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Foam Board

Discussion in 'General Construction' started by Mark, Nov 11, 2004.

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  1. Mark

    Mark Elite Member

    Is anyone familiar enough with foam board insulation (the blue sheets of it) to know whether it has a problem with off gassing?

    I have some great application ideas for it in my iguana's cage -- it will be covered such that even if it chips it will be fully contained. While small bits of it will be contained gasses will still be able to pass to and from it.

    thanks
    Mark
     
  2. Rich

    Rich Administrator Staff Member Premium Member

    Hello,
    Using and applying the material I could be of assistance with. Though I can't speak from experience on this, I dug up some technical info on the subject. Perhaps this will help.

    Polyurethane Foams

    All closed-cell polyurethane foam insulation made today is produced with a non-CFC (chlorofluorocarbon) gas as the blowing agent. This gas doesn’t insulate as well as insulation made with a CFC gas, however it is less destructive to our planet’s ozone layer. Foams made in this way have an aged R-value of R-6.5 per inch thickness. Their density is generally 2.0 lb/ft 3 (32.0 kilograms per cubic meter [kg/m3]). There are also low-density open-cell polyurethane foams (0.5 lb/ft 3 [ 8 kg/m3 ] ). These are similar to conventional polyurethane foams, but are more flexible. Some low-density varieties use carbon dioxide (CO 2 ) as the blowing agent.

    Low-density foams are sprayed into open wall cavities and rapidly expand to seal and fill the cavity. There is at least one manufacturer who offers a slow expanding foam. This type is intended for cavities in existing construction where there is no insulation. The liquid foam expands very slowly and thus reduces the chance of damaging the wall from over-expanding. The foam is water vapor permeable, remains flexible, and is resistant to wicking of moisture. It provides good air sealing and yields about R-3.6 per inch of thickness. It is also fire resistant and will not sustain a flame upon removal of the flame source.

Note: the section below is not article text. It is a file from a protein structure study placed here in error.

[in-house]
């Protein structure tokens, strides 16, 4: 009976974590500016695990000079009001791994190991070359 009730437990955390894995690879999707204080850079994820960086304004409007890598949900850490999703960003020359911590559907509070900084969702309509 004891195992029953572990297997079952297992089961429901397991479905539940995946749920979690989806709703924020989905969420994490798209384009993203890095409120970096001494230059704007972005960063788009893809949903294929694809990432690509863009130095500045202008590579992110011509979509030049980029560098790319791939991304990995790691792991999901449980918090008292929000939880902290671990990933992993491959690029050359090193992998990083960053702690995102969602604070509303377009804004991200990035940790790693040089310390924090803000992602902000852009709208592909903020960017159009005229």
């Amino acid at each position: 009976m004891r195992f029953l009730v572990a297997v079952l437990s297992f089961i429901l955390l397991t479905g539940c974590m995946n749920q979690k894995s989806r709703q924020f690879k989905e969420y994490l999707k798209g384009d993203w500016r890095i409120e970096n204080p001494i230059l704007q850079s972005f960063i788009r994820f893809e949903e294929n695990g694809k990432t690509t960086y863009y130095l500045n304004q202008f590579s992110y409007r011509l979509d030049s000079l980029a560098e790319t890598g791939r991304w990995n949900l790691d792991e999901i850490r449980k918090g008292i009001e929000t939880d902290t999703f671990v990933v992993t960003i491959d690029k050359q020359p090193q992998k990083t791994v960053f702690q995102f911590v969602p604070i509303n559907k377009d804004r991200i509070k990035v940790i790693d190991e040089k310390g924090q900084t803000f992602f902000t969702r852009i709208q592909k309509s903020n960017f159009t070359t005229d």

3. Rich

    Rich Administrator Staff Member Premium Member

    Hello,
    Just so people are aware, are you referring to Georgia Pacific 1/2" x 4' x 8' RS Styrofoam? (The R value of this foam is R-3 if that helps anyone figure out about the off gassing.)
     
  4. Mark

    Mark Elite Member

    4x8 sheets, yes, usually blue in colour, not the polystyrine stuff formed from a bunch of tiny balls, GP is a common name but there are a few others.

    The R value is of no intrest to me as I will be using it in a construction fashion rather than fir its insulation properties.

    I will be shaping and building up layers of the product then encapsulating it in a (essentially) a cloth bag as I refine some ig climbing toys. I am thinking about using this because of the light weight rigid properties it has (and it is pretty cheap).

    I am not thinking that off gassing will be much of a problem as there is no odor to it, no warnings advisories on it, and I have worked with it a lot sofar just not in Bob's house. Further more air is turned over a lot in Bob's cage as I am in and out of it all day and the walls are fabric allowing air flow.
     
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